• Frozen meals can be a convenient and low-calorie alternative to a full dinner, but there are many reasons why you might want to reconsider these sodium-filled meals. On this episode of The Perfect Bite, host Andrea is joined by registered dietitian Anisha Gupta. They take a look at five popular frozen meals and reveal which is the least healthy of the bunch.

    They may be quick and easy, but frozen dinners are often filled with sodium and fat. (Thinkstock)“They’re often very high in sodium, they’re usually low in calories, which don’t make for complete meals, there’s sometimes preservatives in them which we should be concerned about, and they’re often high in fats that we don’t want,” explains Anisha.

    It might seem strange, but meals with more calories are usually better for you.

    “Anything less than 400 calories might not be a good choice on its own,” she says. “If you were to have that three times a day it would be too low for your total daily intake of calories.”

    “The saturated fat should be less than four grams, preferred, and you want to look for zero trans fats. The other

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  • When it comes to fast food, subs are probably one of the healthier options you can go for. But if you’re not careful, you could end up with a sandwich that’s loaded in calories, fat and sodium.  On this episode of The Perfect Bite, host Andrea Jenna is joined by registered dietitian Abby Langer of Abby Langer Nutrition. They take a look at four popular fast food sub options and find out which you should avoid.

    While subs often come loaded with lots of healthy items, it’s still possible that they’re bad for us.

    “If you take a pile of vegetables and you smother them under lots of fat, something good can turn bad pretty fast,” Abby explains.

    Add-ons like cheese, mayonnaise and other sauces can quickly turn into hundreds of extra calories. (Thinkstock)“If you really care about what you’re going to eat, you can actually go online, check the nutritionals and get all the information you need before you even step foot in the restaurant,” she suggests. “When you’re there, you want to stick to a small-sized sub – and keep it simple.  Because when you start loading things on like sauces, cheese,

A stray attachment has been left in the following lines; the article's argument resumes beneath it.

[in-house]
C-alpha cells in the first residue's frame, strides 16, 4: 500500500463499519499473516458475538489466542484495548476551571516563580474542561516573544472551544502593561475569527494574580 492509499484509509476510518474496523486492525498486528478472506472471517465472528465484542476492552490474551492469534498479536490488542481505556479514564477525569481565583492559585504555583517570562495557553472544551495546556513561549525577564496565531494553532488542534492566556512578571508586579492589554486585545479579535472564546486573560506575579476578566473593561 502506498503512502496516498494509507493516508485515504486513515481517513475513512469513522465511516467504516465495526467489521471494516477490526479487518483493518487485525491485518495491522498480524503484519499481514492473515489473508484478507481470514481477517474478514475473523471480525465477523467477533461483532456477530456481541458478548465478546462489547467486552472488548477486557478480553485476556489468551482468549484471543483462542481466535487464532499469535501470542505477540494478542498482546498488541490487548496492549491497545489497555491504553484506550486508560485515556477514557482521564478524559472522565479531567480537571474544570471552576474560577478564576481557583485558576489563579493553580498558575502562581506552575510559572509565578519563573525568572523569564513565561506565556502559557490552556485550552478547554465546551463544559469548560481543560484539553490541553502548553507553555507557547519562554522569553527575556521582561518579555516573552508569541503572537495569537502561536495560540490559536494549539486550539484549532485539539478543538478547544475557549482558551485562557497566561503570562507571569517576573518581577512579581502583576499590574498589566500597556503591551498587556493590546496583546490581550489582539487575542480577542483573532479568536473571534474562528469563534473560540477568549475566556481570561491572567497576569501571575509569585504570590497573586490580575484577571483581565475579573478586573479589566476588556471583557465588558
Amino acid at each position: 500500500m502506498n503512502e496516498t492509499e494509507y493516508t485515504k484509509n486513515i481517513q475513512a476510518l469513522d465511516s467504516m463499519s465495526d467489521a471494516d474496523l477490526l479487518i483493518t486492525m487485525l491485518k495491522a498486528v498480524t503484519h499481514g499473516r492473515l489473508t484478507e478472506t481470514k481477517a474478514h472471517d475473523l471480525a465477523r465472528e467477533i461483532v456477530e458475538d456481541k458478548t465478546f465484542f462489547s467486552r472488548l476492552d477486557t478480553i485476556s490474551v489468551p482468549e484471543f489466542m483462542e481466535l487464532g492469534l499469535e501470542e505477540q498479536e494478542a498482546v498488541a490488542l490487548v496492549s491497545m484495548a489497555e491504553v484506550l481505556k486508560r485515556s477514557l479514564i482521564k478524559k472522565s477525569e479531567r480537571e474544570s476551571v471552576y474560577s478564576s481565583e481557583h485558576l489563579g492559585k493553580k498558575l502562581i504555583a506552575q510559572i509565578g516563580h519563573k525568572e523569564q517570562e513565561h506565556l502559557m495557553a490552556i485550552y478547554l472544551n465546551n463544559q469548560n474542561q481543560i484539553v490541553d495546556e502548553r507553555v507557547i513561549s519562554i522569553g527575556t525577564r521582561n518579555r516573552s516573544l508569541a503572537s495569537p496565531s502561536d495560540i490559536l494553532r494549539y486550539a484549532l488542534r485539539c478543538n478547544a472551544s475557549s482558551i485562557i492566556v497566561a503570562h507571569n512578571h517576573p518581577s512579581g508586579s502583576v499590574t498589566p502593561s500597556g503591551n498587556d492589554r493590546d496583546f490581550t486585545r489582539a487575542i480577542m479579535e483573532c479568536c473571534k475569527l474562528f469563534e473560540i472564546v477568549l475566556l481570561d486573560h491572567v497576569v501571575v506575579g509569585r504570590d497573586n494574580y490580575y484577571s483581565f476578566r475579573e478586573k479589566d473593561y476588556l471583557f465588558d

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  • Grabbing a muffin with your morning coffee couldn’t be easier – but you might want to reconsider buying this baked good. On this episode of The Perfect Bite, host Andrea Jenna is joined by registered dietitian Lucia Weiler of Weiler Nutrition Communications Inc. Together, they break down the nutritional value of these fast-food muffins.

    According to Lucia, having certain kinds of muffins can be as bad as having a cupcake for breakfast.

    “If you choose a large muffin, it’s 400 calories, 24 grams of sugar, which is six teaspoons, so it can be like a cupcake,” she explains. “But it doesn’t have to be.”

    Fast food muffins may be tasty and quick, but they're far from a healthy breakfast option. (Thinkstock)“Healthy muffins would be smaller in size, have less fat, and contain fibre and fruit if possible,” she adds.

    Tim Hortons Whole Grain Blueberry Muffin (Healthiest and Lucia’s favourite: 350 calories, 14 g fat (2.5 g saturated), 430 mg sodium, 5 g fibre, 24 g sugars)

    “This one looks like the healthiest choice,” says Andrea. “It’s got oats.”

    “Lots of blueberries,” adds Lucia. “Very moist and

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